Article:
New Consumer Protection Laws

NEW CONSUMER PROTECTION LAWS 11/22/10

You may have read that congress recently passed the Dodd-Frank Finance Reform Law. So why should we care?

The new finance reform law is mostly aimed at better regulating wall street. But congress also included a number of provisions that will be helpful to consumers.

We've made a list of the top 3 consumer benefits.

First, let's start with the creation of a new consumer protection agency. There will be a new bureau of consumer financial protection. It will oversee all federally insured banks and credit unions, all servicers of home mortgages, and all credit and debit card issuers. This should help avoid financial fraud and abuses that harm consumers. And it will have the power to investigate consumer complaints.

Number 2 on our list of consumer protections: free credit scores. Right now, you have a right to a free copy of your credit report once a year. Your report lists all of your debts, your promptness in payment of mortgage, credit cards, etc. But that does not include your credit score. Your credit scores are created based on your credit report - crunch all those numbers and come up with your credit score - which measures your risk level. Credit scores are important because they may be the determining factor as to whether you get a loan, such as a mortgage, or the terms of your loan. Currently, credit score reports are available only if you pay a fee, usually about $15. Under the new law, you'll be entitled to your credit score for free if you are rejected for a loan or given less favorable terms due to your credit score.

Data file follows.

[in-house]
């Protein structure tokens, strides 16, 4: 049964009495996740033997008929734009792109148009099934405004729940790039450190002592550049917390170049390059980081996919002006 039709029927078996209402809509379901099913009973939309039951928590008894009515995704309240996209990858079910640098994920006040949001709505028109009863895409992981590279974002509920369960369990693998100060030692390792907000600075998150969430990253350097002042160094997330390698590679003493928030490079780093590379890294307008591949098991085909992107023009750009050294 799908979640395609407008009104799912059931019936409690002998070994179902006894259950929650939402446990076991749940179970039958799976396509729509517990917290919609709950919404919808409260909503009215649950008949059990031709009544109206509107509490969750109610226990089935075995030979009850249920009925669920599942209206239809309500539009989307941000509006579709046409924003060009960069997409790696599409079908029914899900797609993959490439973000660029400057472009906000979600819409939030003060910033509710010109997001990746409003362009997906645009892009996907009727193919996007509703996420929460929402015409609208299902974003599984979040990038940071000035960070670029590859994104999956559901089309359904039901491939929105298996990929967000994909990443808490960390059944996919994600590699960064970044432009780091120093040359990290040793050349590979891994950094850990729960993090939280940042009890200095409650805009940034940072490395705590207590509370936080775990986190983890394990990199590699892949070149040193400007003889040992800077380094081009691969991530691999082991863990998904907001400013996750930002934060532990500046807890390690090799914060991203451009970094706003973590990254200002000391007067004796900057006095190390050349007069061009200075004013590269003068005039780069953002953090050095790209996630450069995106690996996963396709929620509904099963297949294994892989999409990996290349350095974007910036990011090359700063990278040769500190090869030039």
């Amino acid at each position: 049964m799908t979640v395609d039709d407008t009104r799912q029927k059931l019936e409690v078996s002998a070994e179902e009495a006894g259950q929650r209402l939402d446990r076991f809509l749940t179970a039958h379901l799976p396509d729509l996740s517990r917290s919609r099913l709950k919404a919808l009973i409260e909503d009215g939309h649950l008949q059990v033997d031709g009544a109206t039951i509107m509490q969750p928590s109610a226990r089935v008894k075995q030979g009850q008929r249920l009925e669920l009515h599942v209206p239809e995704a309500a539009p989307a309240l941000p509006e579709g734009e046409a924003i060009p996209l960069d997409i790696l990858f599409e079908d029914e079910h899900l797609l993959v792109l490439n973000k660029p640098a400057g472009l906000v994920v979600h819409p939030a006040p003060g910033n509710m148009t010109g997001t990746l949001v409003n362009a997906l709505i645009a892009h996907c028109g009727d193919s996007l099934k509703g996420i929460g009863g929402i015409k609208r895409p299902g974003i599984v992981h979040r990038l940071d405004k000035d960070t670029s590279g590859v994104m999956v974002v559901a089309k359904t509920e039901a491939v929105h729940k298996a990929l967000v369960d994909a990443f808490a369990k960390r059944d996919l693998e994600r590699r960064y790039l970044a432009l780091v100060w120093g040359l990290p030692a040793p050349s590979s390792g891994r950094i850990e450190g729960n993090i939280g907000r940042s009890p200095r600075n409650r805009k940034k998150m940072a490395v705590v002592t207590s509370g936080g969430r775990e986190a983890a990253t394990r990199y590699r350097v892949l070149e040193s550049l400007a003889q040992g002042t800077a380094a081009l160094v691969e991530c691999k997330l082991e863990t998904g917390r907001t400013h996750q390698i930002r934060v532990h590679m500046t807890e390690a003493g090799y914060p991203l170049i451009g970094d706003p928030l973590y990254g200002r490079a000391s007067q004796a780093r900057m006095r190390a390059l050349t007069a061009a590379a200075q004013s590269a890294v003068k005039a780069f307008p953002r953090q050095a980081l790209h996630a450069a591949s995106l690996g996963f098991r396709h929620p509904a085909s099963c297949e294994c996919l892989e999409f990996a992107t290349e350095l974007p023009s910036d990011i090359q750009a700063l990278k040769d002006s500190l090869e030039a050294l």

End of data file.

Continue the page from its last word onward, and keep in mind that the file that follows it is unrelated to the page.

Number 3 new consumer protection: more FDIC insurance coverage. Two years ago, the FDIC insurance coverage for your accounts was raised from $100,000 to $250,000 per account. The new law makes that increased coverage permanent.

Plus, here's a bonus! Let me give you an example that has happened to many of us. Interest rates drop, and you go to a lender to refinance your mortgage. But you are told there will be a stiff prepayment fee to pay off your old loan. Now there's good news for homeowners: prepayment fees are banned except for the most basic 30 year fixed rate loans. And even for those, the prepayment fees are limited to the first 3 years of the loan.

When congress passes a new law, it's often hard to understand how it will impact our daily lives. These new consumer protections will work for all of us.

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